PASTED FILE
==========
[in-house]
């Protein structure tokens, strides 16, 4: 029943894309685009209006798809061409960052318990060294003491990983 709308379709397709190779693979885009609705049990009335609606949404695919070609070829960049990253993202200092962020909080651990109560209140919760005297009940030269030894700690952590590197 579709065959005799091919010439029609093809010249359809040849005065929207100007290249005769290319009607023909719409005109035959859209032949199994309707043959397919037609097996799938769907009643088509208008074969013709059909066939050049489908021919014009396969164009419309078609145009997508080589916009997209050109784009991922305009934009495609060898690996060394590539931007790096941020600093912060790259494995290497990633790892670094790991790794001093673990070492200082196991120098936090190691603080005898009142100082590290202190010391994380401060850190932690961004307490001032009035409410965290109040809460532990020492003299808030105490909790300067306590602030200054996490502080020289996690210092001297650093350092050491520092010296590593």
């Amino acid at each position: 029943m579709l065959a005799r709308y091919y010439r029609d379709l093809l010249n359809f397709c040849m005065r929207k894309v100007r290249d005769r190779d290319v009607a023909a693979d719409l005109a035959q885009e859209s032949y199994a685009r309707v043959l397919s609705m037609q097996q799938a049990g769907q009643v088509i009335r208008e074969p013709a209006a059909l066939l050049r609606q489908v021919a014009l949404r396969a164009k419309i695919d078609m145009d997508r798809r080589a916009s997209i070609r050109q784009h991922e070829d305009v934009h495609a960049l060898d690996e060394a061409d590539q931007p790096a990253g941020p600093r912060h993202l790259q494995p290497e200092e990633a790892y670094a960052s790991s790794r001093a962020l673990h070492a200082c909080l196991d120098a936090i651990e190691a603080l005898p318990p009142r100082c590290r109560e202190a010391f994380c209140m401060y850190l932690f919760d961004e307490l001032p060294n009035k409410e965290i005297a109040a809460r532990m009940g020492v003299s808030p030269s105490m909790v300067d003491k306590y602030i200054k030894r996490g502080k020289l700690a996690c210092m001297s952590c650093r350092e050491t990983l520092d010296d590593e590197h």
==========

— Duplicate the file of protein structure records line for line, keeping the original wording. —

[in-house]
């Protein structure tokens, strides 16, 4: 029943894309685009209006798809061409960052318990060294003491990983 709308379709397709190779693979885009609705049990009335609606949404695919070609070829960049990253993202200092962020909080651990109560209140919760005297009940030269030894700690952590590197 579709065959005799091919010439029609093809010249359809040849005065929207100007290249005769290319009607023909719409005109035959859209032949199994309707043959397919037609097996799938769907009643088509208008074969013709059909066939050049489908021919014009396969164009419309078609145009997508080589916009997209050109784009991922305009934009495609060898690996060394590539931007790096941020600093912060790259494995290497990633790892670094790991790794001093673990070492200082196991120098936090190691603080005898009142100082590290202190010391994380401060850190932690961004307490001032009035409410965290109040809460532990020492003299808030105490909790300067306590602030200054996490502080020289996690210092001297650093350092050491520092010296590593």
């Amino acid at each position: 029943m579709l065959a005799r709308y091919y010439r029609d379709l093809l010249n359809f397709c040849m005065r929207k894309v100007r290249d005769r190779d290319v009607a023909a693979d719409l005109a035959q885009e859209s032949y199994a685009r309707v043959l397919s609705m037609q097996q799938a049990g769907q009643v088509i009335r208008e074969p013709a209006a059909l066939l050049r609606q489908v021919a014009l949404r396969a164009k419309i695919d078609m145009d997508r798809r080589a916009s997209i070609r050109q784009h991922e070829d305009v934009h495609a960049l060898d690996e060394a061409d590539q931007p790096a990253g941020p600093r912060h993202l790259q494995p290497e200092e990633a790892y670094a960052s790991s790794r001093a962020l673990h070492a200082c909080l196991d120098a936090i651990e190691a603080l005898p318990p009142r100082c590290r109560e202190a010391f994380c209140m401060y850190l932690f919760d961004e307490l001032p060294n009035k409410e965290i005297a109040a809460r532990m009940g020492v003299s808030p030269s105490m909790v300067d003491k306590y602030i200054k030894r996490g502080k020289l700690a996690c210092m001297s952590c650093r350092e050491t990983l520092d010296d590593e590197h």